Open Access

Elevated CO2 influences microbial carbon and nitrogen cycling

  • Meiying Xu1, 2Email author,
  • Zhili He2,
  • Ye Deng2,
  • Liyou Wu2,
  • Joy D van Nostrand2,
  • Sarah E Hobbie3,
  • Peter B Reich4 and
  • Jizhong Zhou2, 5, 6
BMC Microbiology201313:124

DOI: 10.1186/1471-2180-13-124

Received: 1 January 2013

Accepted: 24 May 2013

Published: 29 May 2013

Abstract

Background

Elevated atmospheric CO2 (eCO2) has been shown to have significant effects on terrestrial ecosystems. However, little is known about its influence on the structure, composition, and functional potential of soil microbial communities, especially carbon (C) and nitrogen (N) cycling. A high-throughput functional gene array (GeoChip 3.0) was used to examine the composition, structure, and metabolic potential of soil microbial communities from a grassland field experiment after ten-year field exposure to ambient and elevated CO2 concentrations.

Results

Distinct microbial communities were established under eCO2. The abundance of three key C fixation genes encoding ribulose-1,5-bisphosphate carboxylase/oxygenase (Rubisco), carbon monoxide dehydrogenase (CODH) and propionyl-CoA/acetyl-CoA carboxylase (PCC/ACC), significantly increased under eCO2, and so did some C degrading genes involved in starch, cellulose, and hemicellulose. Also, nifH and nirS involved in N cycling were significantly stimulated. In addition, based on variation partitioning analysis (VPA), the soil microbial community structure was largely shaped by direct and indirect eCO2-driven factors.

Conclusions

These findings suggest that the soil microbial community structure and their ecosystem functioning for C and N cycling were altered dramatically at eCO2. This study provides new insights into our understanding of the feedback response of soil microbial communities to elevated CO2 and global change.

Background

The concentrations of atmospheric CO2 have been increasing for the last 150 years and are predicted to increase to 550 ppm by the middle of this century [1]. This ongoing increase in atmospheric CO2 is due to the extensive use of fossil fuels and changes in land use patterns [2]. The rapid increase of CO2 in the atmosphere over the last century has led to an increase of global ecosystem carbon storage [3]. Terrestrial ecosystems are intimately connected to atmospheric CO2 levels and soil is the major organic C pool in all terrestrial biomes [4]. Studies of ecosystem responses to elevated CO2 have shown that eCO2 can have major effects on terrestrial ecosystems by enhancing plant photosynthetic CO2 fixation and primary productivity, and altered plant and soil characteristics [59]. However, the disparity between modeling and empirical studies suggests as yet incomplete understanding of the combined impacts of this global change factor on ecosystem functioning.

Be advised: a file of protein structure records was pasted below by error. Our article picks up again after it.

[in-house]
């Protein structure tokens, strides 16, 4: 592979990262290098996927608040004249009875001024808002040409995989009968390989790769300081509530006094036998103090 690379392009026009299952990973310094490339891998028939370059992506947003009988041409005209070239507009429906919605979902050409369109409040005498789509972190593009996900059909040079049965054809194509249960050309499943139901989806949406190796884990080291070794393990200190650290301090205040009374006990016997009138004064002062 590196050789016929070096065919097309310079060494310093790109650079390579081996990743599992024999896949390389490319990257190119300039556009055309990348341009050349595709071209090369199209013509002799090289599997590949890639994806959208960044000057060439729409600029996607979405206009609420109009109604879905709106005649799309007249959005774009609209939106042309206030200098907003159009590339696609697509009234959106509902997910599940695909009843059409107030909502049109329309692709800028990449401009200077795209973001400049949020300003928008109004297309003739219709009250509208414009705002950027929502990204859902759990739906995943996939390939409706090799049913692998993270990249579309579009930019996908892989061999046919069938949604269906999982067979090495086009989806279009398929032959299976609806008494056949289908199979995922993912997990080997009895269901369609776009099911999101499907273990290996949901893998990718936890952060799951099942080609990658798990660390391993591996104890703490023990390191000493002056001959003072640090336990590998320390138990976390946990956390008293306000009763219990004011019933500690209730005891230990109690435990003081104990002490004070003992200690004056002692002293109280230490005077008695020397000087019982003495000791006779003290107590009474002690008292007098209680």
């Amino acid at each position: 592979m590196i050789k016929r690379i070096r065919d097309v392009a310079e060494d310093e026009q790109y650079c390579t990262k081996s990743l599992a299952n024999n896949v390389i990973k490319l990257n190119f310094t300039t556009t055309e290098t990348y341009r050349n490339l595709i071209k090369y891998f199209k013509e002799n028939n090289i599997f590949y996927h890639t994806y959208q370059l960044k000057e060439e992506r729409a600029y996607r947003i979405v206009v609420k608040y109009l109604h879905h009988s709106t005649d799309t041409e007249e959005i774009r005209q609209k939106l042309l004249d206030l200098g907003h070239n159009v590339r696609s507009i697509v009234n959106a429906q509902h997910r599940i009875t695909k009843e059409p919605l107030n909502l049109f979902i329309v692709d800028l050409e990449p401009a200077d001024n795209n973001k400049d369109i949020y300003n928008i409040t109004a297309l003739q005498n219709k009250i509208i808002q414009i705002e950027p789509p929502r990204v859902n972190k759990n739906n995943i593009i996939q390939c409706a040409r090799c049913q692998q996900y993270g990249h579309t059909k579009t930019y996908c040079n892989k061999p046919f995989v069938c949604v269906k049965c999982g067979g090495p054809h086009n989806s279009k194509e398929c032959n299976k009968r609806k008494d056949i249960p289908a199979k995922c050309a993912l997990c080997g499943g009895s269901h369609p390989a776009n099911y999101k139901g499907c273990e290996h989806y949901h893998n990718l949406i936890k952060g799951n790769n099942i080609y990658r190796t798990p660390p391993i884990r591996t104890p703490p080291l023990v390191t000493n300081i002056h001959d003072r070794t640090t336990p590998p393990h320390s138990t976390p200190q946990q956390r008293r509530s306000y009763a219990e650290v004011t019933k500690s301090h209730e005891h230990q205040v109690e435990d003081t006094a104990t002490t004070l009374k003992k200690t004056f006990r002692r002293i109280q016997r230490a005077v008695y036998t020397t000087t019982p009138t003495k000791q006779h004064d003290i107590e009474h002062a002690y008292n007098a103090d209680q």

Since microorganisms mediate important biogeochemical processes such as soil C and N cycling, and are expected to influence future atmospheric CO2 concentrations, functional understanding of how eCO2 affects soil microbial community composition and structure will be necessary for robust prediction of atmospheric CO2 concentrations in the future. However, one of the major challenges for characterizing the functional diversity and their responses to the changes of atmospheric CO2 concentration is the extreme diversity and as-yet uncultivated status of many microorganisms. To date, most of the efforts to describe the effects of atmospheric CO2 concentration to soil microbial communities have been focused on phylogenetic composition [5, 10, 11]. Some studies [12, 13] tried to examine the responses of soil microbial community to the changes of CO2 concentration. However, distinctly different results of the soil microbial diversity and activity under eCO2 have been obtained in different studies [11, 1417], and the possible relationships between the microbial community functional structure and the plant and soil parameters are still not clear.

Functional gene arrays (FGAs), such as GeoChip, which contain key genes encoding functional enzymes involved in biogeochemical cycling, have been successfully used for tracking and studying the biogeochemical processes in different ecosystems, including groundwater and aquatic ecosystems, soil, extreme environments, bioreactor systems, and oil-contaminated waters or soils [18, 19]. Combined with multivariate statistical analyses [20], several systematic experimental evaluations have indicated that GeoChip can be used as a specific, sensitive tool for detecting the functional diversity, composition, structure, and metabolic potential of microbial communities, and correlating microbial communities to ecosystem processes and functioning [2124].